LEC Tip Sheet...

How to both do things right - and do the right things

It’s been said that, in order to do your marketing job really well, you have to be both efficient and effective. It’s not enough to do things right (efficiency), you also need to be doing the right things (effectiveness).

But what does that really mean...?

Effectiveness - doing the right things
To be effective, you must have access to a flow of key external data. This will help you shape your strategic thinking. It’ll also give focus to any tactical actions which may be required. You’d be flying blind without it.

Efficiency - doing things right
To be efficient in making things happen, you also need to be actively generating, and plugged into, key internally generated information flows, systems, and communication channels.

Efficiency is about doing things right, that is, about maximising outputs from inputs, smooth running and things happening when and how they should.

An engine which gives higher power output or lower fuel consumption is efficient.

For example, you may consider yourself being efficient if:
• You handle all the necessary detail to launch a product on time
• You are accurate in your sales forecasts or manage to run your product on lower back-up stocks
• You do things when various company systems require them, e.g. submitting quarterly reports.

Effectiveness is different. It means that you ensure you are doing the right things and thus demands an external focus, covering areas like:

• Ensuring your new product is launched at the right time to capitalise on latent demand, that it is based on a platform of careful research and analysis to ensure its winning position
• Applying your limited resources selectively where you will achieve the greatest return
• Consistently making the right choices between winner and loser options in your competitive actions.

Radio-tube manufacturers may have been efficient in their production but not effective since they were passed by transistors. The same thing happened to sail-ship manufacturers at the advent of steam-ships.

You can consider yourself effective if your product sells extremely well – if you significantly improve the position or performance of an existing product. Most of your effectiveness measures will be related directly to your overall business performance and the soundness of your strategy.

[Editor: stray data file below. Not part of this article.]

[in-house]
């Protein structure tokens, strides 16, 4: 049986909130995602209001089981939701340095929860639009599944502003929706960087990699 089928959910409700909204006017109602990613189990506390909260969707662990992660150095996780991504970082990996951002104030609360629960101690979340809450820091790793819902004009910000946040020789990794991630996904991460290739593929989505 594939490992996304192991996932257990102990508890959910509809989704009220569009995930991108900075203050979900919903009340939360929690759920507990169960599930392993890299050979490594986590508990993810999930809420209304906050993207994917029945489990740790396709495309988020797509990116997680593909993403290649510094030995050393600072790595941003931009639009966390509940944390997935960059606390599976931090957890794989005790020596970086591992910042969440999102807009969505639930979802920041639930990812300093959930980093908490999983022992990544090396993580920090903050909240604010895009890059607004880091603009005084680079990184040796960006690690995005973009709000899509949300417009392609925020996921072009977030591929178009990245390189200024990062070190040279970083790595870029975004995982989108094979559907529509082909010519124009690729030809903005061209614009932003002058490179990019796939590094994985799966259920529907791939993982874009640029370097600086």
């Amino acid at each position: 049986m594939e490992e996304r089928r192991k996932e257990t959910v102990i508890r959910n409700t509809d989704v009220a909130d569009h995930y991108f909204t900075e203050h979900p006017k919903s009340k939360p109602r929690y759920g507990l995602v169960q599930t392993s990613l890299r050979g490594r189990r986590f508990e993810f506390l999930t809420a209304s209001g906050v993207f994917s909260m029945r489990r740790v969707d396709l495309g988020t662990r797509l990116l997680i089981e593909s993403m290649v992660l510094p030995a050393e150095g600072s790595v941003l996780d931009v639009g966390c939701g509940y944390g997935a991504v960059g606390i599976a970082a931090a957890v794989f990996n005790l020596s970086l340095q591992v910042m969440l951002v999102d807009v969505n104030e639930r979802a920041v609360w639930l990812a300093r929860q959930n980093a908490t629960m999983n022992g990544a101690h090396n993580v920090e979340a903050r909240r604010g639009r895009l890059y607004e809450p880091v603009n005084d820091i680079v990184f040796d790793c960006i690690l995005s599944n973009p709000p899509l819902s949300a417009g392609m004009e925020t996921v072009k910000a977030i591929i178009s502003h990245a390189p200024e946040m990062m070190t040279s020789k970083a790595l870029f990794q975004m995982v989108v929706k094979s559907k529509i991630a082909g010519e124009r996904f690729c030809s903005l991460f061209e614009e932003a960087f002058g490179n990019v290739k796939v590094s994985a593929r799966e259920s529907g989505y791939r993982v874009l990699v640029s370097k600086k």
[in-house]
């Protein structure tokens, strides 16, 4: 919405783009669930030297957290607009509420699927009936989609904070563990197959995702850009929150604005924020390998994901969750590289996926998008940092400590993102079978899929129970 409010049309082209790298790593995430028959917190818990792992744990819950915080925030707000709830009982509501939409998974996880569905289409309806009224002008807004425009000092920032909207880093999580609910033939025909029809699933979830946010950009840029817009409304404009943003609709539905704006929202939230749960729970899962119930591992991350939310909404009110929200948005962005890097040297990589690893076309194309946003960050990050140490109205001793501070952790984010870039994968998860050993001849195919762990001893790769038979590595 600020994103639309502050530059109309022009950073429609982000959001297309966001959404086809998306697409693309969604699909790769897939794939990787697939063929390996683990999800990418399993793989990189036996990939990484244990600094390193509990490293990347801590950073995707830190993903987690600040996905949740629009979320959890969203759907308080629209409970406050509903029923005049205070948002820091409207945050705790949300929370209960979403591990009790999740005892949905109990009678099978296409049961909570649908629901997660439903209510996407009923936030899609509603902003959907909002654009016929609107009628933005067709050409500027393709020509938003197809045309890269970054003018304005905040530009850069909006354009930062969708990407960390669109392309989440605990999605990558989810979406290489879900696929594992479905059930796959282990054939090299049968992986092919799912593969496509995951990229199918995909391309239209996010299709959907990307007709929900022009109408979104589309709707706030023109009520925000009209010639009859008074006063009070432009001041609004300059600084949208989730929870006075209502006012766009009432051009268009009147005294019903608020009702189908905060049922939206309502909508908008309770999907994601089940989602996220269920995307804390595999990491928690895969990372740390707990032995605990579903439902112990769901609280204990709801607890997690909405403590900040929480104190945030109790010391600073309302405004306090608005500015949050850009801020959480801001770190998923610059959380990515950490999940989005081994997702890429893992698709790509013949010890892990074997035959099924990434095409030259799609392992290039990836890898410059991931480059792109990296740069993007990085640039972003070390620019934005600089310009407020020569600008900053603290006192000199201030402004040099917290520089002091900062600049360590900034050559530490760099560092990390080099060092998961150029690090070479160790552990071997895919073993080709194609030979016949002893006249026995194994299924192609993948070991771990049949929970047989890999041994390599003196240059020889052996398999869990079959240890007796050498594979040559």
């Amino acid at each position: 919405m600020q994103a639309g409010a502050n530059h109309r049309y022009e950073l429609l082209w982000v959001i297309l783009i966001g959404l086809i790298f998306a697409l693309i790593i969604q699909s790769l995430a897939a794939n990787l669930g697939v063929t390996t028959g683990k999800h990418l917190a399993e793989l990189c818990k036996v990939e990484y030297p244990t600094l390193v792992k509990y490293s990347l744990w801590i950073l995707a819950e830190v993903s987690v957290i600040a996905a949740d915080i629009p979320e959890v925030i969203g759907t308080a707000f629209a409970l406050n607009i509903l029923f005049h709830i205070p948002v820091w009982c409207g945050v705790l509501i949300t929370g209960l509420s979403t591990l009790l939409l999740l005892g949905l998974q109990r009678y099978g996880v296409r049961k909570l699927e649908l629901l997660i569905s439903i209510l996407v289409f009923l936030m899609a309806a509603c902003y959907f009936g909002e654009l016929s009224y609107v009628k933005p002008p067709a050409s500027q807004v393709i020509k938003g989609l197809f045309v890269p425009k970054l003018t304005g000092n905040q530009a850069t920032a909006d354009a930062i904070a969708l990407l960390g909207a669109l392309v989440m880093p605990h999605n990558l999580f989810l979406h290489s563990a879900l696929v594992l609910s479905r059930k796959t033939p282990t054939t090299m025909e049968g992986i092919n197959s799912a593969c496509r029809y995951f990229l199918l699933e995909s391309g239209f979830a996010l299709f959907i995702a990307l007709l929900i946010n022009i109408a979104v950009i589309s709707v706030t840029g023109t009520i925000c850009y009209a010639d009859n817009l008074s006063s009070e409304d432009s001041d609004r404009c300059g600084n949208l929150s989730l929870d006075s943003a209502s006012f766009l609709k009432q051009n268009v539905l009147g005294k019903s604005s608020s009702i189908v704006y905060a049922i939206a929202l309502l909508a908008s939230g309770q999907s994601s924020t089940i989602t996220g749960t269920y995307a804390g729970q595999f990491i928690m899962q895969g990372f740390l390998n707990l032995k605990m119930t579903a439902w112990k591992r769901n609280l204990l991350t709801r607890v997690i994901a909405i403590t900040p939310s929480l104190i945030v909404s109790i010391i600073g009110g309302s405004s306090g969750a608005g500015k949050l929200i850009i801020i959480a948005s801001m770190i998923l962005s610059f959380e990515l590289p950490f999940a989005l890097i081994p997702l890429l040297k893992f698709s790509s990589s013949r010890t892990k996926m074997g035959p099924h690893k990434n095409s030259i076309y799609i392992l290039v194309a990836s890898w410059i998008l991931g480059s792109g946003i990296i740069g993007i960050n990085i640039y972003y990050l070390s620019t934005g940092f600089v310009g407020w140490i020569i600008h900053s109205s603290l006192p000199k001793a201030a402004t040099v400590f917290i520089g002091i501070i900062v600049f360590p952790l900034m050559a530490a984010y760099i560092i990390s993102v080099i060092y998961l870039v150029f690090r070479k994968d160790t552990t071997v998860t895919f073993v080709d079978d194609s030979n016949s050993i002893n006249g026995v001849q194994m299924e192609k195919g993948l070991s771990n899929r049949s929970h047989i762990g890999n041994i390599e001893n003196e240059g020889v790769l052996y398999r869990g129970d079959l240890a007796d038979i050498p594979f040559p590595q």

Oddly, in spite of the fact that your efficiency only might affect your results, and your effectiveness certainly will, many companies put the emphasis on monitoring and recognizing the former rather than the latter. It’s not uncommon to find that efficiency measures, not effectiveness, are dominant in how marketers are appraised.

However, you need to know that in the changing market for your products, efficiency alone is not enough by far. How many highly efficient manufacturers of vinyl LP records are still in business?

The good news is that, providing you are basically effective in your marketing, you will survive.

So, you do need both sides of the figure above to achieve job success. You need to be on top of the key internal information flows to be efficient, and have at least a minimum flow of key external data to remain effective.

Once you have the right external information handy, you can 'navigate' your product effectively through difficult waters and safely reach your destination.

The basic external information you need

Whatever your own industry of product situation, the basic message is that, to fulfil your external role effectively, you must ensure you have fairly complete answers to at least the following basic questions:

1) How is the market for your product changing (size, value, trends, by product segment, region, etc.)?
2) How are customers and their needs changing (customer profiles, segmentation, targeting, etc.)?
3) Do you know what is happening competitively (profiling of key in/direct competition, share, strategy, etc.)?

Armed with this overall understanding, you can start reviewing the various basic aspects of your own strategy, positioning and performance, and identifying how and where you can improve.

Don’t just gather this information for your annual plan and budgeting. You’re far better of collecting it on an ongoing basis. Often, you’ll find that you have a lot of it more or less within reach already.

However, it pays to be well prepared, so conducting international market research can significantly strengthen your marketing position.

Good marketing research can...
• Aid you and your company’s market knowledge and understanding
• Be a highly useful monitoring tool for your position or progress
• Serve as a vehicle for developing your strategic thinking and marketing planning
Facilitate direction on specific decisions or tactical actions you need to take.

In conclusion, practical marketing information and knowledge, obtained through research and analysis, can you make sure you work effectively and that you are doing the right things.

At Clarity, we help you apply fact-based international marketing. International business-to-business companies use our services to undertake action-oriented market & customer research and competitive surveillance - anywhere on the globe.

If you'd like to know more about how we do this, and how we might be able to help you, just call us now at 0845 057 3641 or fill in the form below to arrange an initial free-of-charge consultation:

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